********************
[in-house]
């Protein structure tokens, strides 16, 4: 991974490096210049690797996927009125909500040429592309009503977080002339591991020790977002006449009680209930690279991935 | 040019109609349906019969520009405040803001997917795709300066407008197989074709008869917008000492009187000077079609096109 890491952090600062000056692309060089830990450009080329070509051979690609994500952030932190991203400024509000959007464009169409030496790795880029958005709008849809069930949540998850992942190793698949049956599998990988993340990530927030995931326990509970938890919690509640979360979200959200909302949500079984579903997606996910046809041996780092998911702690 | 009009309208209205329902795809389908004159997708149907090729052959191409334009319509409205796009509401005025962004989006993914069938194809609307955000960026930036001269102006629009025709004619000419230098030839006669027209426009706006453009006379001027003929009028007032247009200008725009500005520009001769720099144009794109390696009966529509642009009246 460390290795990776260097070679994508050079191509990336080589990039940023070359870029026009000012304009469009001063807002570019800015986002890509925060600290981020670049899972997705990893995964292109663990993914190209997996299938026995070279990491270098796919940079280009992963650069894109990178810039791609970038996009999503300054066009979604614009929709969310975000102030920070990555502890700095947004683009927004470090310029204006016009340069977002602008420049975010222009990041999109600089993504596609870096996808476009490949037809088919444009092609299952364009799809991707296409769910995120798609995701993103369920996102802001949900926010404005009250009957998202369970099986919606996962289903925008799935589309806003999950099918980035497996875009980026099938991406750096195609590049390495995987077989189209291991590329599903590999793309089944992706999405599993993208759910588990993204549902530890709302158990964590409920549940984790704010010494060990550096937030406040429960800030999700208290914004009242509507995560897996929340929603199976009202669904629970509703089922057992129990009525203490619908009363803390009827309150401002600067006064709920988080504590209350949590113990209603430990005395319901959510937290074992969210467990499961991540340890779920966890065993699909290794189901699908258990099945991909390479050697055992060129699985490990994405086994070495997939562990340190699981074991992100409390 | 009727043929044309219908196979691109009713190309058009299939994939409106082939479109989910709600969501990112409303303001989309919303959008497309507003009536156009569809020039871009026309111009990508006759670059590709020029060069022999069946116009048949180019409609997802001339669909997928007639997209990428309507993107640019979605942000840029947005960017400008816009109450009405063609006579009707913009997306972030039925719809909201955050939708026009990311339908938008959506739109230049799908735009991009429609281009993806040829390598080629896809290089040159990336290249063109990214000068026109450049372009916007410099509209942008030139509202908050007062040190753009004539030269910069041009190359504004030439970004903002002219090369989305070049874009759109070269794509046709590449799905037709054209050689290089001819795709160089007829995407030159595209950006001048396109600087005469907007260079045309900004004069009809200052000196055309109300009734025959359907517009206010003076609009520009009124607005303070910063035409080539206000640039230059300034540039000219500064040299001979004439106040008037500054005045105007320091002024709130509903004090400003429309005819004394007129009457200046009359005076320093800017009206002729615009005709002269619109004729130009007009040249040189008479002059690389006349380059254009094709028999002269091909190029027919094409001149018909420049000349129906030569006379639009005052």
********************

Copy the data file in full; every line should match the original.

[in-house]
């Protein structure tokens, strides 16, 4: 991974490096210049690797996927009125909500040429592309009503977080002339591991020790977002006449009680209930690279991935 | 040019109609349906019969520009405040803001997917795709300066407008197989074709008869917008000492009187000077079609096109 890491952090600062000056692309060089830990450009080329070509051979690609994500952030932190991203400024509000959007464009169409030496790795880029958005709008849809069930949540998850992942190793698949049956599998990988993340990530927030995931326990509970938890919690509640979360979200959200909302949500079984579903997606996910046809041996780092998911702690 | 009009309208209205329902795809389908004159997708149907090729052959191409334009319509409205796009509401005025962004989006993914069938194809609307955000960026930036001269102006629009025709004619000419230098030839006669027209426009706006453009006379001027003929009028007032247009200008725009500005520009001769720099144009794109390696009966529509642009009246 460390290795990776260097070679994508050079191509990336080589990039940023070359870029026009000012304009469009001063807002570019800015986002890509925060600290981020670049899972997705990893995964292109663990993914190209997996299938026995070279990491270098796919940079280009992963650069894109990178810039791609970038996009999503300054066009979604614009929709969310975000102030920070990555502890700095947004683009927004470090310029204006016009340069977002602008420049975010222009990041999109600089993504596609870096996808476009490949037809088919444009092609299952364009799809991707296409769910995120798609995701993103369920996102802001949900926010404005009250009957998202369970099986919606996962289903925008799935589309806003999950099918980035497996875009980026099938991406750096195609590049390495995987077989189209291991590329599903590999793309089944992706999405599993993208759910588990993204549902530890709302158990964590409920549940984790704010010494060990550096937030406040429960800030999700208290914004009242509507995560897996929340929603199976009202669904629970509703089922057992129990009525203490619908009363803390009827309150401002600067006064709920988080504590209350949590113990209603430990005395319901959510937290074992969210467990499961991540340890779920966890065993699909290794189901699908258990099945991909390479050697055992060129699985490990994405086994070495997939562990340190699981074991992100409390 | 009727043929044309219908196979691109009713190309058009299939994939409106082939479109989910709600969501990112409303303001989309919303959008497309507003009536156009569809020039871009026309111009990508006759670059590709020029060069022999069946116009048949180019409609997802001339669909997928007639997209990428309507993107640019979605942000840029947005960017400008816009109450009405063609006579009707913009997306972030039925719809909201955050939708026009990311339908938008959506739109230049799908735009991009429609281009993806040829390598080629896809290089040159990336290249063109990214000068026109450049372009916007410099509209942008030139509202908050007062040190753009004539030269910069041009190359504004030439970004903002002219090369989305070049874009759109070269794509046709590449799905037709054209050689290089001819795709160089007829995407030159595209950006001048396109600087005469907007260079045309900004004069009809200052000196055309109300009734025959359907517009206010003076609009520009009124607005303070910063035409080539206000640039230059300034540039000219500064040299001979004439106040008037500054005045105007320091002024709130509903004090400003429309005819004394007129009457200046009359005076320093800017009206002729615009005709002269619109004729130009007009040249040189008479002059690389006349380059254009094709028999002269091909190029027919094409001149018909420049000349129906030569006379639009005052």